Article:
Gender Inequality: The Social Roles Of Gender

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What is gender? Gender refers to the personal sexual identity of an individual, regardless of the person's biological and outward sex. Depending on the individual’s background and culture, how people outline masculinity and femininity can vary (Cherry, 2014).

Gender is socially constructed. This refers to how we categories males and females into two sharply distinct groups. We educate boys and girls to behave differently, dress differently, offer them different activities and opportunities, and emphasise gender to them as a socially important category (Kane, 2012). Whether we disagree with the social roles associated with our gender, we tend to act in the way our gender roles expect us to, consequently avoiding social costs. These processes constrain both female and males, socially constructing a strict binary of two highly distinct categories and guiding people into one or the other (Kane, 2012). Generally speaking, this process constrains girls and women more so than boys and men. One example we see in present day is that women would earn less then men globally. This also reinforces gender differentiation in households when couples that become parents often ‘choose’ to have the female parent take time off to mind their child due to her lower wages (Kane, 2012). On the other hand, although gender inequalities advantage boys and men in many ways, scholars have found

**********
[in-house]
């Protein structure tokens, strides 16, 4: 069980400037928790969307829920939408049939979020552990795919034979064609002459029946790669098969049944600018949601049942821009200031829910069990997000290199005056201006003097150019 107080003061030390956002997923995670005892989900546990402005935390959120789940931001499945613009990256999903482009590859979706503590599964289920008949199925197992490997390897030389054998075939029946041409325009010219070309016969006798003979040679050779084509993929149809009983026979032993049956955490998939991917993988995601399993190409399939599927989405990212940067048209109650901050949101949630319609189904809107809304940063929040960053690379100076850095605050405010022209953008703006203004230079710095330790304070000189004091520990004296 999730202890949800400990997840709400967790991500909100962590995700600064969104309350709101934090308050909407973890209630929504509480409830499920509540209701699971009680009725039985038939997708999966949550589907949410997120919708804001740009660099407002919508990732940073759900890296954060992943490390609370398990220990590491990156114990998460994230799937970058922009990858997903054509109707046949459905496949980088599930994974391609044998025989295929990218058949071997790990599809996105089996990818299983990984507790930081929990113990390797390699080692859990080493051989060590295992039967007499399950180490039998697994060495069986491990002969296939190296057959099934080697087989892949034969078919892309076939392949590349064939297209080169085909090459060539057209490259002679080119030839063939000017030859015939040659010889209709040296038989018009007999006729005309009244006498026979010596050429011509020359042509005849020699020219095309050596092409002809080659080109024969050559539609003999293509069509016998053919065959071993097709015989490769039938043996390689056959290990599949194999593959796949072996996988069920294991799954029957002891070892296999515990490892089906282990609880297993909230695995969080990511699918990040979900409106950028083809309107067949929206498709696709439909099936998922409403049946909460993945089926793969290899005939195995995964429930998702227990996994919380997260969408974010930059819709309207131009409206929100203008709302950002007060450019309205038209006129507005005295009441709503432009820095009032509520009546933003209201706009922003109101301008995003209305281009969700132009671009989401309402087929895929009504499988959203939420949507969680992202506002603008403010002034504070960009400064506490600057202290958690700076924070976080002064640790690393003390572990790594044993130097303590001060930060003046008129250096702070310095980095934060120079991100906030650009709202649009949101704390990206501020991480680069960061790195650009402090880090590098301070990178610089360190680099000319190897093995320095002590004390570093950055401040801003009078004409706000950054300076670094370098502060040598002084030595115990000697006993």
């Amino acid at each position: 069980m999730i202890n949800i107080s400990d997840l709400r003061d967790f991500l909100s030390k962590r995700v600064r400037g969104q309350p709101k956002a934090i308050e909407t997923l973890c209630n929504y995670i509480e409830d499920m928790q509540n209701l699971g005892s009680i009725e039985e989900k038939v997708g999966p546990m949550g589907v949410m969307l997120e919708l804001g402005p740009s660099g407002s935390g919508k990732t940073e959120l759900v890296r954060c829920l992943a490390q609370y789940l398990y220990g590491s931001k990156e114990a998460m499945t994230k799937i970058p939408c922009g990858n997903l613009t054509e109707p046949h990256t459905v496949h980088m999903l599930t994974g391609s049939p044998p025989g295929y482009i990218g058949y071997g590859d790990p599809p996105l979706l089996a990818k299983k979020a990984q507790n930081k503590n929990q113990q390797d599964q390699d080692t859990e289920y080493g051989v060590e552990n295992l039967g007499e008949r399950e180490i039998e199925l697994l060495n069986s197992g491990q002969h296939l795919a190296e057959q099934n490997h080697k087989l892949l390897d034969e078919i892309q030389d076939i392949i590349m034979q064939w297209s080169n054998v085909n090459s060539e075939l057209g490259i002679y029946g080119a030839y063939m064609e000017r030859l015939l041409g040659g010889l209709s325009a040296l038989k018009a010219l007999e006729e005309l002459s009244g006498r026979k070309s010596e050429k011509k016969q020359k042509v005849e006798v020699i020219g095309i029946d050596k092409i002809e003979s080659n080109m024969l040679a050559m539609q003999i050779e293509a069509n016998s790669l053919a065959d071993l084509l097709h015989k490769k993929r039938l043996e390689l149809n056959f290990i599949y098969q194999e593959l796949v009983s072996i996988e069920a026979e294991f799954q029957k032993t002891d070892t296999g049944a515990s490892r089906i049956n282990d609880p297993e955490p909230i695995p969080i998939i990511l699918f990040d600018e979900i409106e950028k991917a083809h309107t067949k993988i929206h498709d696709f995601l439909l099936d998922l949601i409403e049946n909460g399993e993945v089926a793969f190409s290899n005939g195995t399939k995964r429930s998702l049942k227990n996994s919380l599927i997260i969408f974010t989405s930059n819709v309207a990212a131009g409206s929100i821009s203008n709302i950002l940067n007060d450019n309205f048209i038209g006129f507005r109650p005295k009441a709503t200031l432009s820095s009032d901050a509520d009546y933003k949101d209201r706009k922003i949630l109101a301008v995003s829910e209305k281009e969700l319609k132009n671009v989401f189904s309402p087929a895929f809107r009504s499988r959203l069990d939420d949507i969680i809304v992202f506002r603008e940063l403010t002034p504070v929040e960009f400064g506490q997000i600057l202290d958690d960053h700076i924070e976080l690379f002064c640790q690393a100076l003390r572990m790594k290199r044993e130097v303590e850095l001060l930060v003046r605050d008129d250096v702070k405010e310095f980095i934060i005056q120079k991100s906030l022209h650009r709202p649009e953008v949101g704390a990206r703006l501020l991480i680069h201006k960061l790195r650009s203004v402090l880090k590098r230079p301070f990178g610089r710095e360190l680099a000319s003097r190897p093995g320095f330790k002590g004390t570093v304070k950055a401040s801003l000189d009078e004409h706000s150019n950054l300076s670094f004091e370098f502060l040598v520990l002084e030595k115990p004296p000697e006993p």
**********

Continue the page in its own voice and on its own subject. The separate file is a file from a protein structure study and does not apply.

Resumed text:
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They understand that a child’s sex is unaffected by the clothing a child wears or the toys a child likes (Kail and Cavanaugh, 2008).

According to the above, children begin learning about gender roles after they have overcome gender constancy. As children comprehend gender constancy their understanding of gender roles becomes more flexible. They agree that it’s ok for boys to play with dolls and girls to play with cars (Kail and Cavanaugh,

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